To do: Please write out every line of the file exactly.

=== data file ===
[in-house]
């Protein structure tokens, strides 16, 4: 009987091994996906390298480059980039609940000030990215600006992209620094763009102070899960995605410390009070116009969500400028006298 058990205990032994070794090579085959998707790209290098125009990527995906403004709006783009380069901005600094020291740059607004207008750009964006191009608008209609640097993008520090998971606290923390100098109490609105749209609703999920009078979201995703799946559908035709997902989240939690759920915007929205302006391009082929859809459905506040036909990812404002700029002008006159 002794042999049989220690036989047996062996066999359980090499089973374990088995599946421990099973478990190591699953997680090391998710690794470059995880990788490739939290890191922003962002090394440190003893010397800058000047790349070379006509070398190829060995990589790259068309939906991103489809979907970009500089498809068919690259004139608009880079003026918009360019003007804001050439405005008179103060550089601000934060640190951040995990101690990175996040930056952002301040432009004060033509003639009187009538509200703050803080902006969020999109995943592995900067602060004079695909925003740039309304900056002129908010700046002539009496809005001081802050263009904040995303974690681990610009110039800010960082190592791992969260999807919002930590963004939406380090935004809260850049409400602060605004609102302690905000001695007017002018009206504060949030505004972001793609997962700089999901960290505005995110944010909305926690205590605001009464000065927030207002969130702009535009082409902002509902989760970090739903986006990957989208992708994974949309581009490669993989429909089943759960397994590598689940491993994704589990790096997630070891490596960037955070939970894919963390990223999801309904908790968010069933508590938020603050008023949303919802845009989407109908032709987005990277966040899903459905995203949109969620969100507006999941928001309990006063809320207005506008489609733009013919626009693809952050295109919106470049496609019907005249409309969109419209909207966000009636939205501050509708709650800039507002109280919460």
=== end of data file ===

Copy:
[in-house]
């Protein structure tokens, strides 16, 4: 009987091994996906390298480059980039609940000030990215600006992209620094763009102070899960995605410390009070116009969500400028006298 058990205990032994070794090579085959998707790209290098125009990527995906403004709006783009380069901005600094020291740059607004207008750009964006191009608008209609640097993008520090998971606290923390100098109490609105749209609703999920009078979201995703799946559908035709997902989240939690759920915007929205302006391009082929859809459905506040036909990812404002700029002008006159 002794042999049989220690036989047996062996066999359980090499089973374990088995599946421990099973478990190591699953997680090391998710690794470059995880990788490739939290890191922003962002090394440190003893010397800058000047790349070379006509070398190829060995990589790259068309939906991103489809979907970009500089498809068919690259004139608009880079003026918009360019003007804001050439405005008179103060550089601000934060640190951040995990101690990175996040930056952002301040432009004060033509003639009187009538509200703050803080902006969020999109995943592995900067602060004079695909925003740039309304900056002129908010700046002539009496809005001081802050263009904040995303974690681990610009110039800010960082190592791992969260999807919002930590963004939406380090935004809260850049409400602060605004609102302690905000001695007017002018009206504060949030505004972001793609997962700089999901960290505005995110944010909305926690205590605001009464000065927030207002969130702009535009082409902002509902989760970090739903986006990957989208992708994974949309581009490669993989429909089943759960397994590598689940491993994704589990790096997630070891490596960037955070939970894919963390990223999801309904908790968010069933508590938020603050008023949303919802845009989407109908032709987005990277966040899903459905995203949109969620969100507006999941928001309990006063809320207005506008489609733009013919626009693809952050295109919106470049496609019907005249409309969109419209909207966000009636939205501050509708709650800039507002109280919460």